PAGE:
Award-Winning Vocalist, Lee Lessack, shines on this tribute to one of the most prolific songwriters of our time. Recorded LIVE at the Cinegrill in Hollywood.
|1||My Shining Hour||Lee Lessack|
|2||Too Marvelous For Words / Day In - Day Out / That Old Black Magic||Lee Lessack|
|3||Dream / Laura||Lee Lessack|
|4||The Air-Minded Executive||Lee Lessack|
|5||I Thought About You||Lee Lessack|
|6||The Travel Medley: Any Place I Hang My Hat Is Home / On The Atchison, Topeka And The Santa Fe / Jeepers Creepers / Glow Worm / Lazy Bones / I'm An Old Cowhand / Come Rain Or Come Shine / Blues In The Night||Lee Lessack|
|7||Days Of Wine And Roses / Charade / Moon River||Lee Lessack|
|8||I Wanna Be Around||Lee Lessack|
|9||I Remember You / Skylark||Lee Lessack|
|11||When October Goes||Lee Lessack|
|12||Pineapple Pete||Lee Lessack|
|13||The Bathtub Ran Over Again||Lee Lessack|
|14||Whistling Away The Dark/ Autumn Leaves||Lee Lessack|
|15||Out Of This World||Lee Lessack|
— G.C.K. www.ShowTunesReview.com
“LEE LESSACK: THE SONGS OF JOHNNY MERCER was recorded live at Hollywood’s historic The Hollywood Roosevelt Hotel, in The Cinegrill, during July, 2000. In his cabaret act, baritone Lessack delivers a passionate performance of over two dozen hits by songwriter Johnny Mercer, ably accompanied by John Boswell on piano and Adrian Rosen on bass. The act is entitled Too Marvelous For Words, directed by David Galligan who, with Lessack, selected some of Mercer’s most memorable and often haunting words and melodies. Among the highlights are Lessack’s thoughtful renditions of Laura, the medley Days of Wine and Roses/Charade/Moon River, I Remember You (including the rarely heard verse), When October Goes, Whistling Away the Dark and Out of This World. Lessack also handles a few of Mercer’s humorous novelty songs with panache including Whatcha-Ma-Call-It, Pineapple Pete and The Bathtub Ran Over Again. There’s a sprinkling of patter between some of the songs, relaying a Mercer anecdote or two. But the majority of the CD is pure Mercer musical magic with another winning performance by Lessack.”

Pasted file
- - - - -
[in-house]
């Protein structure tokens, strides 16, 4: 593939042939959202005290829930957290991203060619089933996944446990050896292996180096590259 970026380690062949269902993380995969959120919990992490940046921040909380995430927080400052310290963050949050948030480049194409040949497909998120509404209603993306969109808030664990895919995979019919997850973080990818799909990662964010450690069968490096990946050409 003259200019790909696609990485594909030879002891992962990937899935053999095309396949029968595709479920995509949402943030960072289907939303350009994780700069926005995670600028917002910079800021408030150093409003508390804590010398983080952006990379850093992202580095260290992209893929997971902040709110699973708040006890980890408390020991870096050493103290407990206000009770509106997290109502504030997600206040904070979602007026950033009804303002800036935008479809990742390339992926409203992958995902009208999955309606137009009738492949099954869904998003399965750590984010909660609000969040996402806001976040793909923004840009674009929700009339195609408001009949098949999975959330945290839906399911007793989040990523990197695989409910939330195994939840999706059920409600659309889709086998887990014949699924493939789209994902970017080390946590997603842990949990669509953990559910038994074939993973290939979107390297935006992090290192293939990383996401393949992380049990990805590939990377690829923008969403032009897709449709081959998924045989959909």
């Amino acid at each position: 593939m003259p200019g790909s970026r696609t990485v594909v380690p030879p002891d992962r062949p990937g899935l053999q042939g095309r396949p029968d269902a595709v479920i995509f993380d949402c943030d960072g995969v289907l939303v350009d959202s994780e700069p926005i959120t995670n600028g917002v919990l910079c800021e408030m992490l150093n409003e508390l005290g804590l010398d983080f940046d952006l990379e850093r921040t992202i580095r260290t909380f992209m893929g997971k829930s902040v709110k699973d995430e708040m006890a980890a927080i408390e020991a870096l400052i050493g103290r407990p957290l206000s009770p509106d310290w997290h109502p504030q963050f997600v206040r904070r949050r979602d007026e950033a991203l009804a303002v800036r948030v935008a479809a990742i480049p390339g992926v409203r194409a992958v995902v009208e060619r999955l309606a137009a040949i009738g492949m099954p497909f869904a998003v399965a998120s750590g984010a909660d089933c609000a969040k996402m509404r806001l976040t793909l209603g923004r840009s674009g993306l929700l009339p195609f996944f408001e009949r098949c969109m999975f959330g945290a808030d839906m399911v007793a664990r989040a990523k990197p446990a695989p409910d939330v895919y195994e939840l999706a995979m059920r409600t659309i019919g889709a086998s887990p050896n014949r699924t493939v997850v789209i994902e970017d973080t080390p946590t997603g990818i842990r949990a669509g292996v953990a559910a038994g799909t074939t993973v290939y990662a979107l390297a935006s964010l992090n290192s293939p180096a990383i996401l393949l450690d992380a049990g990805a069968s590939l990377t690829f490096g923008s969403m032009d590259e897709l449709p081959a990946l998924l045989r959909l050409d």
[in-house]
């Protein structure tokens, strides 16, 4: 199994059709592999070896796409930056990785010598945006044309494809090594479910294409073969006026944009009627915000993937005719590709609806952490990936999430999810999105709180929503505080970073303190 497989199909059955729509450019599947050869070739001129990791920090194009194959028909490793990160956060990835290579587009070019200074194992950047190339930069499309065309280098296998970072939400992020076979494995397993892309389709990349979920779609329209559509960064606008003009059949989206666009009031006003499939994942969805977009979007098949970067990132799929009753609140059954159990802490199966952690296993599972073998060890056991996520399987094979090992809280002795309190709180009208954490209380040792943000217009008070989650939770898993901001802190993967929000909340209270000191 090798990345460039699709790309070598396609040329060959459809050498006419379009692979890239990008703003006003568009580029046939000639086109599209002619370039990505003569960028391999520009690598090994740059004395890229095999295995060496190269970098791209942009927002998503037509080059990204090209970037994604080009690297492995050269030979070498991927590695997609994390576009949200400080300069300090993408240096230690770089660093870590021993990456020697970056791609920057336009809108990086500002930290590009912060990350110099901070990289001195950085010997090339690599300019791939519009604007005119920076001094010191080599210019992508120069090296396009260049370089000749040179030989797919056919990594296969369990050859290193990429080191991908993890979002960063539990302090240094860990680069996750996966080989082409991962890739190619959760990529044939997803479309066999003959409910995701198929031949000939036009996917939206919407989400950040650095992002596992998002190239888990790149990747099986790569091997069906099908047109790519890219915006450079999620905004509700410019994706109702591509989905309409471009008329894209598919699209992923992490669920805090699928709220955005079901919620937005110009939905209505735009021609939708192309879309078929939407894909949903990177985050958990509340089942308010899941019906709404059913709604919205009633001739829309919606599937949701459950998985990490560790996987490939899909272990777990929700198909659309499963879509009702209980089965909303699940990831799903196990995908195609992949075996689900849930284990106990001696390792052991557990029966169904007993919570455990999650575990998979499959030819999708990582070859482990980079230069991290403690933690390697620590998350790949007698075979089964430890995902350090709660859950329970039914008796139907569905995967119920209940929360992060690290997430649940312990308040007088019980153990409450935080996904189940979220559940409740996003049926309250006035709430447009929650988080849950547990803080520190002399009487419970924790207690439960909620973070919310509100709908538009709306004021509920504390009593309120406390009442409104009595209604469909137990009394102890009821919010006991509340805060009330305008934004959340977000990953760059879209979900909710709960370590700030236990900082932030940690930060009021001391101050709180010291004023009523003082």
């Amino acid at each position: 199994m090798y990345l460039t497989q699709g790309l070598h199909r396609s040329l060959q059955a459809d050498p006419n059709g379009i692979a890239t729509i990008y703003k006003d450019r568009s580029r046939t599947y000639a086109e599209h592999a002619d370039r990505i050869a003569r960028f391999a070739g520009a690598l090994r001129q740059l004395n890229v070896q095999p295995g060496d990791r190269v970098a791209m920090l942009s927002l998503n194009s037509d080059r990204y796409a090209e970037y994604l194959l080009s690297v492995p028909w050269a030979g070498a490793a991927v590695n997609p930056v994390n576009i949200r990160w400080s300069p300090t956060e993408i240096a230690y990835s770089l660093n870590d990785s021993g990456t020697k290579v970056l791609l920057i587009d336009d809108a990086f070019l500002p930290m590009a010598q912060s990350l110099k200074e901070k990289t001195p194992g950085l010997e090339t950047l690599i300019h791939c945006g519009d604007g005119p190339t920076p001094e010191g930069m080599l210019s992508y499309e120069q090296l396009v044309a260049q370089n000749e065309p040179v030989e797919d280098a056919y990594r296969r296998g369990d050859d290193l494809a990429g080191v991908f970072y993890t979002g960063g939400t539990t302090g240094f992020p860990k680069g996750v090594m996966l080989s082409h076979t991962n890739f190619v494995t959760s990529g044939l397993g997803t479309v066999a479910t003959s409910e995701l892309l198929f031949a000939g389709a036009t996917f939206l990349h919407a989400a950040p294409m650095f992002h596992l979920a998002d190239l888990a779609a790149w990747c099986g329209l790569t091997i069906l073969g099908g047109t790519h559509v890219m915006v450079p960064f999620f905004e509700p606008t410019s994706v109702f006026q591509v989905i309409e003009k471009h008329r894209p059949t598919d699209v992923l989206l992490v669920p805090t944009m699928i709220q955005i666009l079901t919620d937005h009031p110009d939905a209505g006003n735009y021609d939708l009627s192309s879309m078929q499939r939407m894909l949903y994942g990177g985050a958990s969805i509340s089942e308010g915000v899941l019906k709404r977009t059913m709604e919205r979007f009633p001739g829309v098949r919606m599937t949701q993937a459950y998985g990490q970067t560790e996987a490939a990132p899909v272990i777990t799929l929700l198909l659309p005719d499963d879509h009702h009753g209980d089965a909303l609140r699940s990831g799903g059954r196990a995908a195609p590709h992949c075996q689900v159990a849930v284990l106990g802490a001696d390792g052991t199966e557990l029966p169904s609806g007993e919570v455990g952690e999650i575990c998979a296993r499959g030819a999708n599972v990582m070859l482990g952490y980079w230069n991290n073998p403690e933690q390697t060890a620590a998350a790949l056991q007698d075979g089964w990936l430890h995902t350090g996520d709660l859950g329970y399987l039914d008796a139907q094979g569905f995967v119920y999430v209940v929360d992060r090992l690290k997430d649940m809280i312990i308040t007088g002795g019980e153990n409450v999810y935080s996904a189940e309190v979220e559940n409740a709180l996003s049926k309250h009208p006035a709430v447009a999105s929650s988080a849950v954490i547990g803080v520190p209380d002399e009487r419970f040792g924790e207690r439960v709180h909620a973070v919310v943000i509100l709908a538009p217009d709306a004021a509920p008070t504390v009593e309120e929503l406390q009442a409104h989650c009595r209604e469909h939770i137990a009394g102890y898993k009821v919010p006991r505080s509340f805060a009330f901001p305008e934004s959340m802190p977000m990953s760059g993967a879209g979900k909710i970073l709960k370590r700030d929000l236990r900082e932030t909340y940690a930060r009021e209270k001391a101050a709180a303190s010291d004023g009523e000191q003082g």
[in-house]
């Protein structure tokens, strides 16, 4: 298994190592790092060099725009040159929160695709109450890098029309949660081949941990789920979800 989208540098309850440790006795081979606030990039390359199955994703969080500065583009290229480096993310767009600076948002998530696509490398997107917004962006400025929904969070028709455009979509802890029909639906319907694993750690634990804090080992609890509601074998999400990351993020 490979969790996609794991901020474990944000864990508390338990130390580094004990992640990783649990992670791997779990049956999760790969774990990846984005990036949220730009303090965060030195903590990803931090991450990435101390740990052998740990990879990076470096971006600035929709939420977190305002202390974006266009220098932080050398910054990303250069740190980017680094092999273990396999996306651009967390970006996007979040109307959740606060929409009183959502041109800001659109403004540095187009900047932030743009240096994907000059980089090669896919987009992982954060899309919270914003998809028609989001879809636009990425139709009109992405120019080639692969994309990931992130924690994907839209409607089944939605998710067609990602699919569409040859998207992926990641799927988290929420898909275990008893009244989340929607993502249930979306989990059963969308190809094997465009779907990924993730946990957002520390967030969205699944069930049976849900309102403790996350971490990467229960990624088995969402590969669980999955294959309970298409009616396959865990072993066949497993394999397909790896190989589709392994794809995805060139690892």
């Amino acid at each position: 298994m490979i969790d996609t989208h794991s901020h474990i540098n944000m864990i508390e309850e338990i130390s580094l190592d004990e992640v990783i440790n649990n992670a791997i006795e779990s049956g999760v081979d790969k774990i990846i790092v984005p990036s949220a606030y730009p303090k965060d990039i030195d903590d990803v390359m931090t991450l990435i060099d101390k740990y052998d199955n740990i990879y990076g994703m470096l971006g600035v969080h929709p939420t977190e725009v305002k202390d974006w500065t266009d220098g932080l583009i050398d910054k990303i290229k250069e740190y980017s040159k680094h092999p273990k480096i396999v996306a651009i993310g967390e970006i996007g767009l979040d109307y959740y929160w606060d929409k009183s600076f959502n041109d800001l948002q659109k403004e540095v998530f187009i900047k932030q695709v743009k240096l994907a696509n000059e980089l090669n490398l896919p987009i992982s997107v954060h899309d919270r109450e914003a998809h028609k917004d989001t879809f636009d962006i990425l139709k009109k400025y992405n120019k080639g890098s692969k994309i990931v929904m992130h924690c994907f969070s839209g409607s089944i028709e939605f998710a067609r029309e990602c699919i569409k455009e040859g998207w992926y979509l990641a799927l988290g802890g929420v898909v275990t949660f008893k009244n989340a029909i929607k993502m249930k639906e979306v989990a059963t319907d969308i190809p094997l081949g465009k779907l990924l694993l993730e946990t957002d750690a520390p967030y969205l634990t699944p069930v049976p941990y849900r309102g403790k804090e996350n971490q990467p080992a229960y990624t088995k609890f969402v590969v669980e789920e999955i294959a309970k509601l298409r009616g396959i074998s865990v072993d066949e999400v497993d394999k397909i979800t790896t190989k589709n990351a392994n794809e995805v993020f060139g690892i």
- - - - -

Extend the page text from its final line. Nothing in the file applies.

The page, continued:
— Dave Nathan – AMG EXPERT REVIEW
“Johnny Mercer’s words and music fill a lot of space in the Great American Popular Songbook. He has penned words for the music of some of the most venerable songs in popular song history. It’s hard not to find something by Mercer on albums cut by contemporary singers as well as on those by the great song stylists of the past. Albums paying tribute to his work are found throughout the popular song discography. Now comes Les Lessack, singer and recording company executive, with his entry honoring the Savannah-born lyricist. Recorded live in cabaret before an appreciative audience, Lessack runs through a 15-tune play list of mostly well-known Mercer material with a balance between light, cute, and novelty, and serious material. “Pineapple Pete” and “Whatcha-Ma-Call-It” are examples of the former. “Pineapple Pete” is the vehicle for good-natured banter by Lessack as he picks up a fluke (like a ukulele) to accompany himself. In good cabaret tradition, the medley of Mercer’s travel music is adorned with vignettes about the songs. Ballads, on the other hand, are treated with almost devotional respect as they are delivered with deep, sincere emotional feeling. Occasionally John Boswell accompanies Lessack like he is backing a classical vocalist doing lieder by Robert Schuman. The playing becomes ponderous and at times overwhelms Lessack, as on “My Shining Hour” and some other cuts. It’s too bad because Lessack throws everything he has into each tune and every bit of his expressiveness, a critical part of his delivery, needs to be heard. The Lessack voice has a touch of Johnny Mathis, especially the way he uses vibrato at the end of each phrase. Aside from the occasional burly piano, this entertaining tribute to Mercer is recommended.”